In our September article “Exploring Founder Liquidity Options”, we described some ways that founders are gaining liquidity from their private company shares. This article examines the role secondary markets play in gaining liquidity, for both founders and other constituents. There are many options when trying to achieve liquidity for private shares; however, it is important to understand the pros and cons and which strategies best fit a particular situation.
Consider these questions to help you achieve your personal financial goals.
Why am I selling now?
A critical first step is to get clarity on the motivation and goals of the liquidity event on the secondary market as these will determine the best strategy. Here are a few scenarios that may be true to your goals:
- Personal financial situation, e.g. buying a home or diversifying your portfolio
- Employee concerns, if some employees are leaving or their options are expiring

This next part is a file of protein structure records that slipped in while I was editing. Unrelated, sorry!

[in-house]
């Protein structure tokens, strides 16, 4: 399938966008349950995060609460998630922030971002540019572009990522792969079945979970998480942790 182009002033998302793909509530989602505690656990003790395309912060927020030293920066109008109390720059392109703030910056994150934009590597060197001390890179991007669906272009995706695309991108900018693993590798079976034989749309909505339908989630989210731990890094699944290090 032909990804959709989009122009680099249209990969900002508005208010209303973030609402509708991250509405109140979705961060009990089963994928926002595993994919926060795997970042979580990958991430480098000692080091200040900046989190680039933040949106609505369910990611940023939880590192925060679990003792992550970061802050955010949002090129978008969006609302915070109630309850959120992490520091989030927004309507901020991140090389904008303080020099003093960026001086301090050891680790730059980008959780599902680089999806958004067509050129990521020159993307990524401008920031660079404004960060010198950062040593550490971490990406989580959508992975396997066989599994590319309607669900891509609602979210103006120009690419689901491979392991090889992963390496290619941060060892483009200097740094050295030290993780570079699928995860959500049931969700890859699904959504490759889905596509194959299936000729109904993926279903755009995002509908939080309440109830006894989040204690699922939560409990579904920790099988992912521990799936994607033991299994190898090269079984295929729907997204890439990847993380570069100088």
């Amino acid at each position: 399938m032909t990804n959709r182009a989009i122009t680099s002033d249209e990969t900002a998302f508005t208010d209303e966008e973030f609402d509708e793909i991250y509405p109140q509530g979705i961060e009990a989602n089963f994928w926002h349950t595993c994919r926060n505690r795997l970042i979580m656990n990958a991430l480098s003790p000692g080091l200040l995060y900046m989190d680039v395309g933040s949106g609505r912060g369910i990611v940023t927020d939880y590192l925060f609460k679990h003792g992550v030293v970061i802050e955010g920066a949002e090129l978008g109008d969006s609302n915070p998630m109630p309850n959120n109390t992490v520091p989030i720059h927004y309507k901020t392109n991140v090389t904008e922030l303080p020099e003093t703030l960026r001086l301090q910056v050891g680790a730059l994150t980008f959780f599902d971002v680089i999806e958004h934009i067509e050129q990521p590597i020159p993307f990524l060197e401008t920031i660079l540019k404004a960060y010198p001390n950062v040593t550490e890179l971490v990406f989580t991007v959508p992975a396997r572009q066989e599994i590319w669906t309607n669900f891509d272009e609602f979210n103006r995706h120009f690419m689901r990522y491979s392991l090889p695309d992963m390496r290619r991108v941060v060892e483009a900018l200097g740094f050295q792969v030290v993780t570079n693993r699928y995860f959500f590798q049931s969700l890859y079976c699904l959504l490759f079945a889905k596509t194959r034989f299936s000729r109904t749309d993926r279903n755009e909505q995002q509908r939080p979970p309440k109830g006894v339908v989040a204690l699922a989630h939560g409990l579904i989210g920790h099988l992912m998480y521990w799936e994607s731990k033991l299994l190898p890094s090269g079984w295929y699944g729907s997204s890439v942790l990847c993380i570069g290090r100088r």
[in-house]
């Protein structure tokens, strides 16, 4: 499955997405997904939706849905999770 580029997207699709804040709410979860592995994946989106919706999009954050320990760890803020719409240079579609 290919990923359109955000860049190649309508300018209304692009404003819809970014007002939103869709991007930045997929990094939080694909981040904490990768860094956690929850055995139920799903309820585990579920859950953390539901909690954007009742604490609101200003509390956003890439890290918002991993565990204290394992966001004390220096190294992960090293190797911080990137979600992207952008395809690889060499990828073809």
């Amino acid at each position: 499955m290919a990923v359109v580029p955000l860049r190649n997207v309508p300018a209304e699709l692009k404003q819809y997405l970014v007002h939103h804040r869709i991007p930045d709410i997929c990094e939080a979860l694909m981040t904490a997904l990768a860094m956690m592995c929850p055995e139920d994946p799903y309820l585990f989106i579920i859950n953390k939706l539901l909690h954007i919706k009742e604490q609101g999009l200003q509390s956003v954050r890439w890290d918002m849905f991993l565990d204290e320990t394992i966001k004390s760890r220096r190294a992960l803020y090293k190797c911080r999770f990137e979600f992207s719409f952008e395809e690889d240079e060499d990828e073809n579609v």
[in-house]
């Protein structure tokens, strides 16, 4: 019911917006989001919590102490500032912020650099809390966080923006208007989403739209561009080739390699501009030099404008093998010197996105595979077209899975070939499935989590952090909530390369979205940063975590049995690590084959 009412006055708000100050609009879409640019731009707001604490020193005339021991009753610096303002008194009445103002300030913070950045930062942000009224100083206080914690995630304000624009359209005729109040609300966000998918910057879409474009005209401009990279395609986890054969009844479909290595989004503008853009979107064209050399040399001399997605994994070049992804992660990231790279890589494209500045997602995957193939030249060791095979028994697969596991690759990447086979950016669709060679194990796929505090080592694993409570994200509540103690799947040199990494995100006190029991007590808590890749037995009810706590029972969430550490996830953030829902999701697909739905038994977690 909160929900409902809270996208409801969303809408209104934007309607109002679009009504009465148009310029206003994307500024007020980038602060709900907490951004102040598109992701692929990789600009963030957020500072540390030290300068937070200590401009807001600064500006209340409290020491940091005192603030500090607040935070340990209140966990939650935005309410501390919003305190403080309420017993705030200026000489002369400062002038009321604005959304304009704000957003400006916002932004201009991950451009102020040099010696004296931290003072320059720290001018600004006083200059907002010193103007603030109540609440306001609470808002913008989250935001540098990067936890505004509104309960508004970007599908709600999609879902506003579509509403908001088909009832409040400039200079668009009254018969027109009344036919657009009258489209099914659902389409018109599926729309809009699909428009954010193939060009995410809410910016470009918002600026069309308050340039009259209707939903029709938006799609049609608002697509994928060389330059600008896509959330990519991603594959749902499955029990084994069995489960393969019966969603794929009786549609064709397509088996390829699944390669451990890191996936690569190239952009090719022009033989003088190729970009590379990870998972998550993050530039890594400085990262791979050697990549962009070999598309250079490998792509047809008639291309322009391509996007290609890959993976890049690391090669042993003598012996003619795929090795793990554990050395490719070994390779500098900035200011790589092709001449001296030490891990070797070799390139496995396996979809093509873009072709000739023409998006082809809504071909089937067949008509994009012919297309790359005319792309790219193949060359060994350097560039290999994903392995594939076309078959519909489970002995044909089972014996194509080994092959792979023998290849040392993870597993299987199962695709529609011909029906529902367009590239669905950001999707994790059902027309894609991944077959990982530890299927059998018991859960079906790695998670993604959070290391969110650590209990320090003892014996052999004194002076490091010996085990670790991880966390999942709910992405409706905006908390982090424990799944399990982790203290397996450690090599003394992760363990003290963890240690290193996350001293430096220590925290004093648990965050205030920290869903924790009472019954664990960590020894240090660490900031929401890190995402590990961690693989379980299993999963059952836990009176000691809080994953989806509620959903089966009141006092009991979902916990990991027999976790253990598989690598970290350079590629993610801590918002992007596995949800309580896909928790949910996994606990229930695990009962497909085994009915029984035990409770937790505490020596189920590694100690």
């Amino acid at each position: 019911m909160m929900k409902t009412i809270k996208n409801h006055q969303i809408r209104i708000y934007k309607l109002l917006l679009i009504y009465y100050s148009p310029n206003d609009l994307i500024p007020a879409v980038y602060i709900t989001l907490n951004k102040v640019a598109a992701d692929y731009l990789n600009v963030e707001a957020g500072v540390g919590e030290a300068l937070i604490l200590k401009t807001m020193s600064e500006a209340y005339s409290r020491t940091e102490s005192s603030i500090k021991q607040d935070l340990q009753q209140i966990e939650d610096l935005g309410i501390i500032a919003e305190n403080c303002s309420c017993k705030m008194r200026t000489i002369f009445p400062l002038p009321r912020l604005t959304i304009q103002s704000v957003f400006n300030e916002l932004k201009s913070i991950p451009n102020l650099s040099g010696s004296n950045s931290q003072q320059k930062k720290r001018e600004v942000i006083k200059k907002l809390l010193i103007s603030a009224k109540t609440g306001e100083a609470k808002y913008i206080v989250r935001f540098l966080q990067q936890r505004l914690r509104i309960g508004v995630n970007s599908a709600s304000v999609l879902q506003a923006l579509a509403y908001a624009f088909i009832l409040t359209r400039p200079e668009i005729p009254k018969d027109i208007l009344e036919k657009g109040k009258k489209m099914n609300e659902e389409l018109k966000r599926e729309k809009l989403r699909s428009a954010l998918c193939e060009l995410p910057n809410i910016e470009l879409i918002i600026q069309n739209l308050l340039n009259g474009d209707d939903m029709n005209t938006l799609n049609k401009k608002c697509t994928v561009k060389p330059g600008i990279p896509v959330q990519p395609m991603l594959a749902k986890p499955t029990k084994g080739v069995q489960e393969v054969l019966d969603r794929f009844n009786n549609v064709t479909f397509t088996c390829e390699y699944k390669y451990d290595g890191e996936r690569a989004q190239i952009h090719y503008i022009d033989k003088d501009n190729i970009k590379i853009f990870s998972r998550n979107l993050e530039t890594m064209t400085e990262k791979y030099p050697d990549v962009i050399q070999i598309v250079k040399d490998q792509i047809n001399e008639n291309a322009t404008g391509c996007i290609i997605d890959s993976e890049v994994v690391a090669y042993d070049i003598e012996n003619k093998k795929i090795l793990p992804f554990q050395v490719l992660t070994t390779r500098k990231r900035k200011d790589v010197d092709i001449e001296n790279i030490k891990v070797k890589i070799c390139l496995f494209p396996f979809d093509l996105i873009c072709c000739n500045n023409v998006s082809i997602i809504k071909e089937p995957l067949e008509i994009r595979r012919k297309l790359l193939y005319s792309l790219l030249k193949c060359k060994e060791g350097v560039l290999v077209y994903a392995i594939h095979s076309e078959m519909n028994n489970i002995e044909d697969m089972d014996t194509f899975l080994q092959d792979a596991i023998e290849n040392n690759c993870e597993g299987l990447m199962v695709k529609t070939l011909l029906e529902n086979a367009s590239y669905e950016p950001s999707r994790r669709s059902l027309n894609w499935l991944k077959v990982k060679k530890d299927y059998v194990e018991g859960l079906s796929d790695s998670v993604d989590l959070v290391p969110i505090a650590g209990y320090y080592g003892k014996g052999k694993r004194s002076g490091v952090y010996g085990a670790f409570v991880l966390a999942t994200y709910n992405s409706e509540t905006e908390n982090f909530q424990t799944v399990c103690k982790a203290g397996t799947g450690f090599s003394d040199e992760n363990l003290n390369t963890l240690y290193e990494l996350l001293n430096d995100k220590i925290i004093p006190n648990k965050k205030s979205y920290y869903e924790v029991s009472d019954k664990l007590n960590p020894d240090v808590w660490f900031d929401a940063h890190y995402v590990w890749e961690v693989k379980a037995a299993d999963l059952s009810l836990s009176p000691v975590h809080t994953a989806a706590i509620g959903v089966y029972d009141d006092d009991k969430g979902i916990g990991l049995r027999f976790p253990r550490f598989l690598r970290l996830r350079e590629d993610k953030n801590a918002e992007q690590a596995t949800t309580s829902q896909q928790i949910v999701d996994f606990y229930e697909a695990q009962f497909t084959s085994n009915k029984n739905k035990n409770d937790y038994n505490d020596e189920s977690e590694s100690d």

- Corporate uncertainty on when/if company will be sold
- Corporate strategy to retain/motivate employees
- Clean up the cap table, realign investor interests
For example, if the founder is trying to solve the issue of expiring options for employees and perhaps also raise enough to buy a home, it may make sense for the company to offer loans instead of buying back shares. On the other hand, if there are a number of people who truly need liquidity, tapping a secondary market may be the most prudent action.
Who might buy my shares?
- You might sell to existing or new shareholders, or to the company. One strategy frequently used is, after raising a round, the company may use some of the proceeds to repurchase common shares. For more information, see below.
- There are matching websites that link sellers with interested qualified buyers. This approach is best suited for late-stage company shares. Matching websites include NASDAQ Private Markets, SharesPost, and EquityZen.